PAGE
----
>One more question, do we expect patterns to span multiple organizations?
>(where a pattern is only observable when events across organizations are assembled)
From a practical standpoint, I don’t see this happening, is it would require shared visibility into each organization’s sensor network (SIEM/IDS/HIDS/etc.). However, this is not to say that our pattern implementation will necessarily preclude this.
Michael Hammer Date:
Thursday, October 1, 2015 at 1:21 PM To:
Sean Barnum, Ivan Kirillov, Mark Davidson, " firstname.lastname@example.org
", " email@example.com
RE: [cti] Re: Observable Patterning
Please pardon me if this is such a basic question.
I understand that there are atomic events that are observable.
I understand that those events may be constructed into either simplex or complex patterns of observables.
(where the atomic observables can appear across multiple possible patterns)
The above are things that can be observed as facts or inputs to some logic machine.
I understand that there can be patterns of assertions that can lead to a set of conclusions.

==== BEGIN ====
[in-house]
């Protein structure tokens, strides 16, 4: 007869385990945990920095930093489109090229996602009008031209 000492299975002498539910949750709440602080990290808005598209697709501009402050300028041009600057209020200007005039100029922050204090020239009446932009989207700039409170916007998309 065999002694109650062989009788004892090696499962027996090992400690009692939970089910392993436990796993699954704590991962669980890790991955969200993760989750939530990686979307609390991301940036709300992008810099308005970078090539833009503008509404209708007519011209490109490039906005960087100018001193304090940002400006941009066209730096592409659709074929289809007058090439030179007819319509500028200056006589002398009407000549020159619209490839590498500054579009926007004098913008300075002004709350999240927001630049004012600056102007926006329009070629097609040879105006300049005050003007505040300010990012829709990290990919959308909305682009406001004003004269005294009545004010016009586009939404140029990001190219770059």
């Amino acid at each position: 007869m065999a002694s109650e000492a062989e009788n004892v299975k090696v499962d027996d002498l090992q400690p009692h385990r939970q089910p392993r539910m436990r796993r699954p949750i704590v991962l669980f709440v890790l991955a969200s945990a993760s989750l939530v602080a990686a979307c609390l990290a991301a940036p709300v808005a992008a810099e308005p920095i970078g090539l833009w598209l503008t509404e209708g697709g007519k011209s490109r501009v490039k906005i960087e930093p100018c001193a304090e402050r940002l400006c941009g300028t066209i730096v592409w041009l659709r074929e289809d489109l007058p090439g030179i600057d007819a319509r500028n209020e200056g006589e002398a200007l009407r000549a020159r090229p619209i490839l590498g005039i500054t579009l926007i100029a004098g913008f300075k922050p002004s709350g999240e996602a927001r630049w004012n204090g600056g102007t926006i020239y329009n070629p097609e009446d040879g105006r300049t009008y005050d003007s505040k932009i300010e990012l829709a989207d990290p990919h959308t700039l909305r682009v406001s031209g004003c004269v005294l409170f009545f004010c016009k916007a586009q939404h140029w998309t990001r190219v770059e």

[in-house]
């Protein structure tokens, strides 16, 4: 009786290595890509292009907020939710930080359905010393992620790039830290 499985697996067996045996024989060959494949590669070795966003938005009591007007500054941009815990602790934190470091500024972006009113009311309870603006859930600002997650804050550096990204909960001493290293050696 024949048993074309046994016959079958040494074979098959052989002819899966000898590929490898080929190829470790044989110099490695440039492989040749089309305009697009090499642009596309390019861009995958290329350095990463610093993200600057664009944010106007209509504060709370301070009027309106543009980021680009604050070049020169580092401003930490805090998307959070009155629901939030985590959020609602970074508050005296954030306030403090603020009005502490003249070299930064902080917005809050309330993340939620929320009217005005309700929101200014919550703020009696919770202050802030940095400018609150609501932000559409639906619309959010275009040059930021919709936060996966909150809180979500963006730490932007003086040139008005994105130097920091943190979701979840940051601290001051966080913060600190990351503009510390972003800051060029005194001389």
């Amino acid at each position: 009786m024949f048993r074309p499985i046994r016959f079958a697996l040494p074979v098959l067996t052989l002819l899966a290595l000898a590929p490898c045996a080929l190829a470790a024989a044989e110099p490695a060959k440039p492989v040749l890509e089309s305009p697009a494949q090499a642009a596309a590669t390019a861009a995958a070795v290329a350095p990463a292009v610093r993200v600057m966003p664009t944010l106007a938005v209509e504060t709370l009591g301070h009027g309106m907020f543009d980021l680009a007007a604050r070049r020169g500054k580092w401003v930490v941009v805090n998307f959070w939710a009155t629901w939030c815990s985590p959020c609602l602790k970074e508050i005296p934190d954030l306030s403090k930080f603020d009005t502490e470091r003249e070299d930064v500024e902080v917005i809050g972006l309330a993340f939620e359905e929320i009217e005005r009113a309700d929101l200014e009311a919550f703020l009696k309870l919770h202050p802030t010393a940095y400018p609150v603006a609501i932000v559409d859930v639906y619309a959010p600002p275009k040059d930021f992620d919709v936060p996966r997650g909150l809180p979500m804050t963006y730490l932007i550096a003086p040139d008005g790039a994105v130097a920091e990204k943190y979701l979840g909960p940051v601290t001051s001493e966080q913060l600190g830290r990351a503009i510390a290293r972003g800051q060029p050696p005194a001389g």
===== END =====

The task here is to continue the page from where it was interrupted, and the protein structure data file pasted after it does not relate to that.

Those assertion patterns could be simple or complex. Such patterns might represent hypothesis or experience.
(Reminds me of the design combinational or even sequential digital logic hardware,
Which as we know, any hardware can be converted into software.)
Where I get confused is whether the intent is to pass “observed” or “observable” patterns.
I see the latter term used to mean both what is seen and what could hypothetically be seen
(but may not have been in recent history).
The former means I am seeing an attack ongoing here and now.
The latter means one could see this pattern, look for it, and look to see how complete the pattern is.
Furthermore, if you see it, it means this.
I am seeing this as one thing is a set of inputs to a logic machine,
While the other is really just a blueprint of a logic machine.
One more question, do we expect patterns to span multiple organizations?
(where a pattern is only observable when events across organizations are assembled)
I am trying to catch up on this thread and offer some thoughts.
I will start here but will likely add some thoughts farther along the thread as well.
Let me start by saying that I think we are talking about several different topics here and kind of munging them all together. I think we are going to need to separate them to deal with them appropriately.